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BBC journalist deceived Princess Diana to secure famous 1995 interview, says inquiry committee: BBC apologises

The BBC had set up the investigation, headed by former senior judge John Dyson, in November following allegations from Diana's brother Charles Spencer that he had been tricked into introducing her to journalist Martin Bashir.

The inquiry into the BBC’s sensational interview with Princess Diana in 1995 has found out that the BBC journalist used deceit to secure an interview with the former Princess in which she disclosed intimate details of her failed marriage to Prince Charles.

According to the reports, the British Broadcaster had set up an investigation, headed by former senior Court judge John Dyson, in November last year to look into the allegations from Diana’s brother Charles Spencer. Spencer had accused BBC journalist Martin Bashir of using forged documents and “other deceit” to trick him into introducing Diana to the journalist.

The inquiry by Judge Dyson has found that Bashir, then a small-time reporter, had shown Spencer fake bank statements claiming that Diana was under surveillance by the security services and that two of her staffers are being paid to provide information about her.

“Mr Bashir deceived and induced him to arrange a meeting with Princess Diana,” the report said. Mr Bashir acted inappropriately, and in serious breach of the 1993 edition of the Producers’ Guidelines on straight dealing, the inquiry report said.

Charles Spencer said the BBC reporter linked these events to Diana’s death. “She didn’t know who to trust and in the end when she died, two years later, she was without any form of real protection,” Spencer said.

Diana had revealed about her marriage troubles in the interview

During the “Panorama” interview, telecast in 1995 and watched by more than 20 million viewers in Britain, Diana had admitted about an affair and also revealed personal details about her marriage to the heir to the throne, Prince Charles.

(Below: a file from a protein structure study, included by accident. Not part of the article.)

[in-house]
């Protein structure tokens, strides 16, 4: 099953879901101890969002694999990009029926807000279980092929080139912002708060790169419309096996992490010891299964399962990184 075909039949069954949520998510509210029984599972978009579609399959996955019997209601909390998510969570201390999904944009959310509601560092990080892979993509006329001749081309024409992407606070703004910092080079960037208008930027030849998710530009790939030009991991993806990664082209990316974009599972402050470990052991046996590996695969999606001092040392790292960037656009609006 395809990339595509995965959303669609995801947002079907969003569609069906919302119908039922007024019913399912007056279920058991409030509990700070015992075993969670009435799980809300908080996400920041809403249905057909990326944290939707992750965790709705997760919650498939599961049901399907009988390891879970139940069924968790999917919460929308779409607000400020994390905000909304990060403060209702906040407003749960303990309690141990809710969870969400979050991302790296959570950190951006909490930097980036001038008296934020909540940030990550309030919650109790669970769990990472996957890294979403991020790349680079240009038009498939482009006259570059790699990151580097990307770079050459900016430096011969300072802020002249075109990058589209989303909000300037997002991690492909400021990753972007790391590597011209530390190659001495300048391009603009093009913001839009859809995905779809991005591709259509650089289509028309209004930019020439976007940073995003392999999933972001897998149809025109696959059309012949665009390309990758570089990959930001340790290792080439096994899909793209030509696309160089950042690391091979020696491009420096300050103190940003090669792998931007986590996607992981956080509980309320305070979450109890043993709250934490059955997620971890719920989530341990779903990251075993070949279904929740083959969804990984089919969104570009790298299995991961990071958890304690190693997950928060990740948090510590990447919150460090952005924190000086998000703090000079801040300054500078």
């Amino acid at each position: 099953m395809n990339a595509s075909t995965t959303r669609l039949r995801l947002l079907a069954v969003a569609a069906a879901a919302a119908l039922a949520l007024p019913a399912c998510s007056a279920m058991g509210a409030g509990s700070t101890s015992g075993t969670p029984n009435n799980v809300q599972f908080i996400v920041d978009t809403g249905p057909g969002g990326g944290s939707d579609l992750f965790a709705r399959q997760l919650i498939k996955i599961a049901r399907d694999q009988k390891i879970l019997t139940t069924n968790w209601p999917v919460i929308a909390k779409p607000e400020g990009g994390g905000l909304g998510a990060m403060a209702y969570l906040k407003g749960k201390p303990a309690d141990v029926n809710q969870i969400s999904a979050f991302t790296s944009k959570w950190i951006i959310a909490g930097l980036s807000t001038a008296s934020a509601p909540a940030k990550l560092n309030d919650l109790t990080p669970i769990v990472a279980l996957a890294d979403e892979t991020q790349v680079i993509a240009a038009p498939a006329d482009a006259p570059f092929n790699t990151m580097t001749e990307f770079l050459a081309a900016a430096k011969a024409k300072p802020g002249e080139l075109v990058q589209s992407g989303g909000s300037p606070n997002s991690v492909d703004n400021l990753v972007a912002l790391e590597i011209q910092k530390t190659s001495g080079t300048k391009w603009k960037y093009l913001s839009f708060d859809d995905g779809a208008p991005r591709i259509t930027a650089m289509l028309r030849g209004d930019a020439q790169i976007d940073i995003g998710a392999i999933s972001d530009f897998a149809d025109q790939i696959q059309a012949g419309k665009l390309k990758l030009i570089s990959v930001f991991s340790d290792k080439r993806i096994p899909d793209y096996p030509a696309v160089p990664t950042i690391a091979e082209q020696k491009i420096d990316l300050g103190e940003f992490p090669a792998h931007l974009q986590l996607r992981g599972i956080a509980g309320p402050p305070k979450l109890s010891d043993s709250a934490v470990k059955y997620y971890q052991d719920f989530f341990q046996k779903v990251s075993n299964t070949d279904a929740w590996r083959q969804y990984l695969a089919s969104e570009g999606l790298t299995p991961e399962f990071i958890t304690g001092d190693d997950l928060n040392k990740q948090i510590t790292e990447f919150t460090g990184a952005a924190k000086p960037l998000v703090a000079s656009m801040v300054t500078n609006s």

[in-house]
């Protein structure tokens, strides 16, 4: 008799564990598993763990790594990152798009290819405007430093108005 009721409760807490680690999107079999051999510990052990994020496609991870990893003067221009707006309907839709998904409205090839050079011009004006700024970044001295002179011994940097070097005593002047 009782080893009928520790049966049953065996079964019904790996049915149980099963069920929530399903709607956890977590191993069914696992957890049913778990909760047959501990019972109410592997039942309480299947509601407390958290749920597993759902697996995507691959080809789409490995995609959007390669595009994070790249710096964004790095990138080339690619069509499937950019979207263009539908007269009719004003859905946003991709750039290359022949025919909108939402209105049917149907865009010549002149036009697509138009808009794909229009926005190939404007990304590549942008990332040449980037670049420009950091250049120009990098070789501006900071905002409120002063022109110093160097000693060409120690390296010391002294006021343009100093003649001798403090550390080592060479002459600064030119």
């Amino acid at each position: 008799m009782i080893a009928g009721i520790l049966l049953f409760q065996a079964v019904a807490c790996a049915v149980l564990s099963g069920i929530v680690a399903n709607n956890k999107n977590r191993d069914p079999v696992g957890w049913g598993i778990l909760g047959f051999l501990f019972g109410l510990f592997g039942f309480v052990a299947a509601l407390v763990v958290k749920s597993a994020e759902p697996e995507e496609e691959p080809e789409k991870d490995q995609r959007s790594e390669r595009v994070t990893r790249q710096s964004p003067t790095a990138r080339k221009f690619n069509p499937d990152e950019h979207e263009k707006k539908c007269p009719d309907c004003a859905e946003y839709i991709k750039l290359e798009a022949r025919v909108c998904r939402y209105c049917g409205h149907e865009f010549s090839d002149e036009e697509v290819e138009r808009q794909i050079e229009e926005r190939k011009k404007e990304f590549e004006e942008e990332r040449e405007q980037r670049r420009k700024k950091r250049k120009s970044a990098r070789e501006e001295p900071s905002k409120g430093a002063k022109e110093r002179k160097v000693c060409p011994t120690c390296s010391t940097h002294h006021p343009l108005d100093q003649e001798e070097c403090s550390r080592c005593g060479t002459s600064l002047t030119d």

It was the first time Diana had commented publicly about her doomed marriage. Diana’s remark, “there were three of us in this marriage, so it was a bit crowded” – a reference to Charles rekindling his relationship with Camilla Parker Bowles, now his second wife, had become a talking point across the world.

Diana and Charles formally divorced in 1996. She died at the age of 36 in a high-speed car crash while being chased by the media in Paris, a year after the sensational BBC interview.

Meanwhile, the BBC made a “full and unconditional apology” to the British Royal family after an independent report found BBC journalist lied to Diana to secure an interview.

BBC Director-General Tim Davie admitted that the process for securing the interview fell far short of what audiences have a right to expect.

“The BBC should have made greater effort to get to the bottom of what happened at the time and been more transparent about what it knew. While the BBC cannot turn back the clock after a quarter of a century, we can make a full and unconditional apology. The BBC offers that today,” he said.

Royal Family reacts to Inquiry report

The British Royal Family has reacted to the latest findings of the inquiry committee. Princess Diana’s son, Prince William, said the BBC’s failures surrounding Martin Bashir’s 1995 Panorama interview with his mother “contributed significantly to her fear, paranoia and isolation”. He added that the episode should never be broadcast again.

He said Princess Diana was “failed” not just by the “rogue reporter”, but by BBC bosses “who looked the other way rather than asking the tough questions”. Prince William said the interview was a “major contribution to making my parents’ relationship worse and has since hurt countless others”.

Prince Harry said the ripple effect of a culture of exploitation and unethical practices ultimately took his mother’s life.

Ayodhra Ram Mandir special coverage by OpIndia

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OpIndia Staff
OpIndia Staff
Staff reporter at OpIndia

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